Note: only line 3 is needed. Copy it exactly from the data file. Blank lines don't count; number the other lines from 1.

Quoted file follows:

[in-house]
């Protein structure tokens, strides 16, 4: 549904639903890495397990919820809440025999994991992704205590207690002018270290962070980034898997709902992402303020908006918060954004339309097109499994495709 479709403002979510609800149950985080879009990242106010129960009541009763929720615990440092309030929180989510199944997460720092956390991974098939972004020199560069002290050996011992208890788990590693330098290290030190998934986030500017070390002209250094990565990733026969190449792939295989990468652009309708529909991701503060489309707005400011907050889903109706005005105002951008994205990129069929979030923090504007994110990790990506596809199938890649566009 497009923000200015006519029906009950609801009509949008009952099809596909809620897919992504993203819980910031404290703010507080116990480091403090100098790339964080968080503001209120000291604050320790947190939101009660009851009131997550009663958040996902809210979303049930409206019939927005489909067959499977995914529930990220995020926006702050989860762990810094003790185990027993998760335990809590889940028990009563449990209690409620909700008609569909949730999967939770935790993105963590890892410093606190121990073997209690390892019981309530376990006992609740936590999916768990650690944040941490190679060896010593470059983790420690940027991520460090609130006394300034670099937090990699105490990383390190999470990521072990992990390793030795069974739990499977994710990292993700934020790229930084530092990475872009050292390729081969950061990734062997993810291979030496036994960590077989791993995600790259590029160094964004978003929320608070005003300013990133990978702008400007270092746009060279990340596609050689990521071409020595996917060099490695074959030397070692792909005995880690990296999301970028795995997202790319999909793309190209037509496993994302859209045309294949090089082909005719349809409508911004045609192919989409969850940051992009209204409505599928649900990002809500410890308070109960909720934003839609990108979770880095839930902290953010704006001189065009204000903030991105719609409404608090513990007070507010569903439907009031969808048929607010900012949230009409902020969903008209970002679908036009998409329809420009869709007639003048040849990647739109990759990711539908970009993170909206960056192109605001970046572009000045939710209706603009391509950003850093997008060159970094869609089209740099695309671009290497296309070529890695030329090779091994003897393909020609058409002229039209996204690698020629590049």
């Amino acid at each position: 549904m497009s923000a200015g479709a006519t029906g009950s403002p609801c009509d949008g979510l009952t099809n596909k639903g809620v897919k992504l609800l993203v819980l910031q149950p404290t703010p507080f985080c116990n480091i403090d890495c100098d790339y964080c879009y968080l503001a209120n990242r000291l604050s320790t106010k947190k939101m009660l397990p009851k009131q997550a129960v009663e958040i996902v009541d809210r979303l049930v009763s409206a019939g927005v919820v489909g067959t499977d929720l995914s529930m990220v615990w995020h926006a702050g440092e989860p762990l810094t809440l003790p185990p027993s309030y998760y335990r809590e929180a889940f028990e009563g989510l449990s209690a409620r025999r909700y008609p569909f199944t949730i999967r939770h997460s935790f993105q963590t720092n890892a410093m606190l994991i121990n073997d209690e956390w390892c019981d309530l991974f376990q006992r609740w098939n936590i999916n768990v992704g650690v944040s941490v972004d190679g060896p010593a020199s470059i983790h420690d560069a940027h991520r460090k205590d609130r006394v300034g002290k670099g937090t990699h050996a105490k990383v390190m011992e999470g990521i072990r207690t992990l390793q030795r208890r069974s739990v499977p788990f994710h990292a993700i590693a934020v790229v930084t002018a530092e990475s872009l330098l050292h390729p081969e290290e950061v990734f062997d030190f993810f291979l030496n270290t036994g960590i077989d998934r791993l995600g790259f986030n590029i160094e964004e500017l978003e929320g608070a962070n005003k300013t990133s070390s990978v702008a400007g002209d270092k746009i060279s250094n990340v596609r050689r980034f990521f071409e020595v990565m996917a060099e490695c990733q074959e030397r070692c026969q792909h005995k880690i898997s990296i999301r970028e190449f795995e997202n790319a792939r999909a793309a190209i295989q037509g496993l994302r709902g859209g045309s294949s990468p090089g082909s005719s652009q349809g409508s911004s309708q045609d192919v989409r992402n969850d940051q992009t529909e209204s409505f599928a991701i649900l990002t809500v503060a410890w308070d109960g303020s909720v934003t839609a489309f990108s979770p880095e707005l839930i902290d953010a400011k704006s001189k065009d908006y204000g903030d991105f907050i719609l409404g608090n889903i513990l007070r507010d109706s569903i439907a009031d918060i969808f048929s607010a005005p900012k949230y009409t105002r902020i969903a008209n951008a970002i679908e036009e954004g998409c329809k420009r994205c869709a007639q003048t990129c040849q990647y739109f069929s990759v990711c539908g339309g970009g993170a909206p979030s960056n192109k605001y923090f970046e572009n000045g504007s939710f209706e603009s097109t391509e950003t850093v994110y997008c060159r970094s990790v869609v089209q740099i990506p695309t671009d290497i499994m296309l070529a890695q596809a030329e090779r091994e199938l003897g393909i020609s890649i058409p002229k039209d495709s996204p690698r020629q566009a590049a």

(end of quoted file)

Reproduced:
């Amino acid at each position: 549904m497009s923000a200015g479709a006519t029906g009950s403002p609801c009509d949008g979510l009952t099809n596909k639903g809620v897919k992504l609800l993203v819980l910031q149950p404290t703010p507080f985080c116990n480091i403090d890495c100098d790339y964080c879009y968080l503001a209120n990242r000291l604050s320790t106010k947190k939101m009660l397990p009851k009131q997550a129960v009663e958040i996902v009541d809210r979303l049930v009763s409206a019939g927005v919820v489909g067959t499977d929720l995914s529930m990220v615990w995020h926006a702050g440092e989860p762990l810094t809440l003790p185990p027993s309030y998760y335990r809590e929180a889940f028990e009563g989510l449990s209690a409620r025999r909700y008609p569909f199944t949730i999967r939770h997460s935790f993105q963590t720092n890892a410093m606190l994991i121990n073997d209690e956390w390892c019981d309530l991974f376990q006992r609740w098939n936590i999916n768990v992704g650690v944040s941490v972004d190679g060896p010593a020199s470059i983790h420690d560069a940027h991520r460090k205590d609130r006394v300034g002290k670099g937090t990699h050996a105490k990383v390190m011992e999470g990521i072990r207690t992990l390793q030795r208890r069974s739990v499977p788990f994710h990292a993700i590693a934020v790229v930084t002018a530092e990475s872009l330098l050292h390729p081969e290290e950061v990734f062997d030190f993810f291979l030496n270290t036994g960590i077989d998934r791993l995600g790259f986030n590029i160094e964004e500017l978003e929320g608070a962070n005003k300013t990133s070390s990978v702008a400007g002209d270092k746009i060279s250094n990340v596609r050689r980034f990521f071409e020595v990565m996917a060099e490695c990733q074959e030397r070692c026969q792909h005995k880690i898997s990296i999301r970028e190449f795995e997202n790319a792939r999909a793309a190209i295989q037509g496993l994302r709902g859209g045309s294949s990468p090089g082909s005719s652009q349809g409508s911004s309708q045609d192919v989409r992402n969850d940051q992009t529909e209204s409505f599928a991701i649900l990002t809500v503060a410890w308070d109960g303020s909720v934003t839609a489309f990108s979770p880095e707005l839930i902290d953010a400011k704006s001189k065009d908006y204000g903030d991105f907050i719609l409404g608090n889903i513990l007070r507010d109706s569903i439907a009031d918060i969808f048929s607010a005005p900012k949230y009409t105002r902020i969903a008209n951008a970002i679908e036009e954004g998409c329809k420009r994205c869709a007639q003048t990129c040849q990647y739109f069929s990759v990711c539908g339309g970009g993170a909206p979030s960056n192109k605001y923090f970046e572009n000045g504007s939710f209706e603009s097109t391509e950003t850093v994110y997008c060159r970094s990790v869609v089209q740099i990506p695309t671009d290497i499994m296309l070529a890695q596809a030329e090779r091994e199938l003897g393909i020609s890649i058409p002229k039209d495709s996204p690698r020629q566009a590049a």